Fortune Stones is new start-up Playteau, Inc.’s first offering in the world of social games. It uses the match-3 game mechanic made popular by PopCap games’ Bejeweled; swap two pieces by clicking or dragging to make a match of three icons or more in a line. Many games use this mechanic, some with great success, some slipping by with hardly a ripple, and Playteau seems to have a star on their hands. Launched on March 10th, 2011, Fortune Stones has climbed steadily to over 40,000 daily average users and 250,000 monthly average users as of today, according to AppData, our tracking service for top apps.
The twist that Playteau brings to Fortune Stones is that players have to clear the board. The tiles have a white background and when each tile is used, it turns black, but that is merely the beginning. There are two game modes, Frenzy and Strategy. Frenzy is a two-minute timed game on the standard 8 x 8 square board. Once you clear the first board, a new one presents itself with the added challenge of locked tiles. These tiles have to be cleared twice; once to unlock them before they can be moved and second, to clear them. Strategy is a puzzle game with differently shaped game boards, complete with level progression, and level sets. There are two variations of Strategy mode, timed and leisure. The goal is still to clear the board by transforming all the tiles from white to black, but completion of each game board unlocks another, and completion of a level set unlocks the next.
Fortune Stones has a complement of boosts, power ups and customization to enhance the player experience. As players play the game, they acquire pieces of tile sets. Some may be cosmetic, others provide a boost when used, such as adding time to the timer, multipliers or power ups. The beauty of the customization is twofold: they allow players to customize their game experience, and they are a monetization point for Playteau. Further, each time a player changes a tile set, there’s a small learning curve as they get used to the different icons, slowing down their progression just a little.
Players get a certain number of items for free, like two different sets of tiles, a number of background wall papers, two level sets for the strategy game and the first three levels of new level sets introduced. The rest have to be bought or earned, so players can either spend real cash or play the game to earn the game’s currency, P coins. Even puzzle completion can be purchased if players get stuck on a board in the Strategy game and want to unlock the next board.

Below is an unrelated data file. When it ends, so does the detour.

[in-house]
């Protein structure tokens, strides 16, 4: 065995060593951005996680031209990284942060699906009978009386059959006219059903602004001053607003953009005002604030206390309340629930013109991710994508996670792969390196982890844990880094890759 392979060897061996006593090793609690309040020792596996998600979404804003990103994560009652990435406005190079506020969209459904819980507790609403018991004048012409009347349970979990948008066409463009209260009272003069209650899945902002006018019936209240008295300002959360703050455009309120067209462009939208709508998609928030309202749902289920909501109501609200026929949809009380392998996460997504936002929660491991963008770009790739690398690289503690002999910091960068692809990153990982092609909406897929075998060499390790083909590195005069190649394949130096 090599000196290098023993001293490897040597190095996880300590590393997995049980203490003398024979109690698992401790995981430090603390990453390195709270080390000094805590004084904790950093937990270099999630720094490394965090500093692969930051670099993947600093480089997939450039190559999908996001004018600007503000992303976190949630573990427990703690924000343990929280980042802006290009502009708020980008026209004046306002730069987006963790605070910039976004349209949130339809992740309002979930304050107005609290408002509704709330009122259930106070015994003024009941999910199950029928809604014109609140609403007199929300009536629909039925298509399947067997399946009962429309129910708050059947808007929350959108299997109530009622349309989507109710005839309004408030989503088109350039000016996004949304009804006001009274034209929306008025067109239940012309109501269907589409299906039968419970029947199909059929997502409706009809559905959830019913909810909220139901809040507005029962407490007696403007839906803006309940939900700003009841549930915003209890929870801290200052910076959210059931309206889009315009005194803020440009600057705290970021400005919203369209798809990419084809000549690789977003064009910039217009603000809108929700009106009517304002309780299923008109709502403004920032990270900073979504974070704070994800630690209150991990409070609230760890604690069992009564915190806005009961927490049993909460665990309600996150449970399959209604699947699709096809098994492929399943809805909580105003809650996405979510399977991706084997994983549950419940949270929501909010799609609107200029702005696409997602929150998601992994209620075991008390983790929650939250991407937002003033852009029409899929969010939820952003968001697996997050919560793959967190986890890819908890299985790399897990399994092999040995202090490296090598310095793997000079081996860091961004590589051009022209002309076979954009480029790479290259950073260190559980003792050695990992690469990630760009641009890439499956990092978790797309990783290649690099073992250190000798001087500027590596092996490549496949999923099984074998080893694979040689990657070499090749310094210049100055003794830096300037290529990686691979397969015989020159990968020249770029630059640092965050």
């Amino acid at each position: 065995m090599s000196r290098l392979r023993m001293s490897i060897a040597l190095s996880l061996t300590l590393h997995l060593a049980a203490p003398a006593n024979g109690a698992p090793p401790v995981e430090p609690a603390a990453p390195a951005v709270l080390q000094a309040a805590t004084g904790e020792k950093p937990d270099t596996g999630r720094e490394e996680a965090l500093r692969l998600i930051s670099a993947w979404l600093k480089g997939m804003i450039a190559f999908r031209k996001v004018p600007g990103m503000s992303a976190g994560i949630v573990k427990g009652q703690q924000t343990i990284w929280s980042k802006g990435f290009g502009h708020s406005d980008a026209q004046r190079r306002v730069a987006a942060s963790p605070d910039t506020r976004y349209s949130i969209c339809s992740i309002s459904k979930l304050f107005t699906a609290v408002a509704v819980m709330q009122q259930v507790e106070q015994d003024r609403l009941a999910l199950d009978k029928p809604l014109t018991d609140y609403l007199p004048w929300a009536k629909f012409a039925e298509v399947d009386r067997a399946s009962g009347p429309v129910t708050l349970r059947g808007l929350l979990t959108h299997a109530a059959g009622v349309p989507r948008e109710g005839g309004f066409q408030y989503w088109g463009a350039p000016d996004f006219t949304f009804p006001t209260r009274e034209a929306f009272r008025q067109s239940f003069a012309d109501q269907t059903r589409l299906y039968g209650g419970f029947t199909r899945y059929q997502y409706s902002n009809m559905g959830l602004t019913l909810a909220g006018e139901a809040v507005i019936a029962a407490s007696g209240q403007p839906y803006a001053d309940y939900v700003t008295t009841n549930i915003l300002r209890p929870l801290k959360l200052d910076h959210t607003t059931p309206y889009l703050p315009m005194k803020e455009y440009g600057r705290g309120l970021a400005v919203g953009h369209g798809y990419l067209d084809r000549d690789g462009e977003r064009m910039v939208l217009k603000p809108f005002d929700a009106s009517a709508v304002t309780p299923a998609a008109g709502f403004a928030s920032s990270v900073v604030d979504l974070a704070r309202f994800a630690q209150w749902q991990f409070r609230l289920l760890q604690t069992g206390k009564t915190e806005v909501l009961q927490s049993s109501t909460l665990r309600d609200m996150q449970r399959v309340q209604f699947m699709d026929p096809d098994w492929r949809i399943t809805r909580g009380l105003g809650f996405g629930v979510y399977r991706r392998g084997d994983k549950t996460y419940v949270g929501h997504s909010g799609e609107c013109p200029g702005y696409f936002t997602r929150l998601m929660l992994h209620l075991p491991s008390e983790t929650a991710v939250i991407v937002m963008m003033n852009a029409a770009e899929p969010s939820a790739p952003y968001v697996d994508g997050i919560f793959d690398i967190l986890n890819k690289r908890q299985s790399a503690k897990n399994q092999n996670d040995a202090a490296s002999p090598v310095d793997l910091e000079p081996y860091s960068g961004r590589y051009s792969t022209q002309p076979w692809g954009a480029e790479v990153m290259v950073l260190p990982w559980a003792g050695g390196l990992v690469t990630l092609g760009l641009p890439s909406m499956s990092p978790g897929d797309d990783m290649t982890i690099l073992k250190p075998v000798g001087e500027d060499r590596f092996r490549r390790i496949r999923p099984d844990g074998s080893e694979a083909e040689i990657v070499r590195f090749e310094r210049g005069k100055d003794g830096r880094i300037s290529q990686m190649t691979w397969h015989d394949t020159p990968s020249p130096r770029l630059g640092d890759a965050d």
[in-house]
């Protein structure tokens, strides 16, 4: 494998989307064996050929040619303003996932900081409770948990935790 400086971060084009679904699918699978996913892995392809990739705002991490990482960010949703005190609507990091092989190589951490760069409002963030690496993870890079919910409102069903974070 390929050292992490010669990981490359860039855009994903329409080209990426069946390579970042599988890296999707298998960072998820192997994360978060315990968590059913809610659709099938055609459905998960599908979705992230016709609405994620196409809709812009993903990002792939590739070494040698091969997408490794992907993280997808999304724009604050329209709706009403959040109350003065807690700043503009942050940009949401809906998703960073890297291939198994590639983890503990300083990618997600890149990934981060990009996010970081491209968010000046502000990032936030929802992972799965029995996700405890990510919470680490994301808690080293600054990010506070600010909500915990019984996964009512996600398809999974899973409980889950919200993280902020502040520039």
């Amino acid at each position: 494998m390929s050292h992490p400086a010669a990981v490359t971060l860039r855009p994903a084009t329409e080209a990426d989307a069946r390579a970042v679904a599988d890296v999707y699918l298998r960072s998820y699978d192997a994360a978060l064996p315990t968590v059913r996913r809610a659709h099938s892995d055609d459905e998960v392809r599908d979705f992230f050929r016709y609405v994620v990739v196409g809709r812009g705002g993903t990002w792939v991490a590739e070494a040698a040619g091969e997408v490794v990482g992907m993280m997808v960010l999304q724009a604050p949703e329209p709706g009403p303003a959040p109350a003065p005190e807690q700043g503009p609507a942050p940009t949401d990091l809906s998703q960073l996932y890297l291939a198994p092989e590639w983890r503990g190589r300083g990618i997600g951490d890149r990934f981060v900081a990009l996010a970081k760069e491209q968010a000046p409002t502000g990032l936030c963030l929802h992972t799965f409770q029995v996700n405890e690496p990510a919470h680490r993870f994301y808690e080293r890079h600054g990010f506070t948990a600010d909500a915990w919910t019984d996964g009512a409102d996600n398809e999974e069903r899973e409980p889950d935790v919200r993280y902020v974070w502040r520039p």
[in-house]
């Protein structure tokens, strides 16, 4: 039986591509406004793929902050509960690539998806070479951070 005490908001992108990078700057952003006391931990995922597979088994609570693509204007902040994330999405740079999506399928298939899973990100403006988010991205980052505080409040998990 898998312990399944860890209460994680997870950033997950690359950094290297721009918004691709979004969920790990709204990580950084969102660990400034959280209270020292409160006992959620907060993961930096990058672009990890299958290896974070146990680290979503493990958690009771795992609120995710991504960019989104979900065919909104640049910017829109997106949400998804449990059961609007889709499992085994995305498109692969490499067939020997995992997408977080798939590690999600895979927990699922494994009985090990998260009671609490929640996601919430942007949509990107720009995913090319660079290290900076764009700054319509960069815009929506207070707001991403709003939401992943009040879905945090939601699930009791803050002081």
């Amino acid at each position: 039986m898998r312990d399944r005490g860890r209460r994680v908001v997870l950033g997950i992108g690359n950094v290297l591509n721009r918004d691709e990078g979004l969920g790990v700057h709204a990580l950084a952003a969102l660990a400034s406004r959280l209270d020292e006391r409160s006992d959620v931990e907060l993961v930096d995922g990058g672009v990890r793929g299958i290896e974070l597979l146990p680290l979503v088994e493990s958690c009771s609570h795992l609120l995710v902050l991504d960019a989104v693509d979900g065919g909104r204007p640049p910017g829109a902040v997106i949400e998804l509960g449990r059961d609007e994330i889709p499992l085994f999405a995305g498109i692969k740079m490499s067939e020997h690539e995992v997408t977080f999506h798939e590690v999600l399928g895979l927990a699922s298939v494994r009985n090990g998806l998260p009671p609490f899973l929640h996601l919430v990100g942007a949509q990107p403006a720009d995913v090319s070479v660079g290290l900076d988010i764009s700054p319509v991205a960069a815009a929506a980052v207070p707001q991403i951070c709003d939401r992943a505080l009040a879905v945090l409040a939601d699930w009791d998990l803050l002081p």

Players can buy everything in the game using P coins. Logging in yields 50 coins and logging in consecutively provides better rewards each day up to the fifth day before it all begins again. Game scores translate to P coins and on the social aspect of the game, each friend up to the 10th, for example, yield a bonus of 10 P coins a day. Having six friends unlocks a power up in the Strategy game, the finisher if bought and used, flips the last five tiles on a puzzle board. The game also runs weekly tournaments and a pop-up window shows players each week, how they fare against their friends when they log into the game.
Fortune Stones is has some very attractive features. The graphics are brilliant, the game play designed to be faster and more dynamic, and the game board customizable. The social features of badges, achievements and sharing are there as are the competitive features of tournaments, trophies and leader boards, and a feature to allow players to gift power ups to their friends are in the works. After every game played, a “fortune” and lucky numbers in the best of fortune cookies tradition is displayed with the ability to share it, with the scores.
The gameplay and features in Fortune Stones are not new, but Playteau has managed to offer them in a compelling and attractive package with planned roll-outs that will continue holding the interest and attention of match-3 aficionados. Once their marketing plan launches, we can expect to see the DAU and MAU numbers for Fortune Stones continue to climb.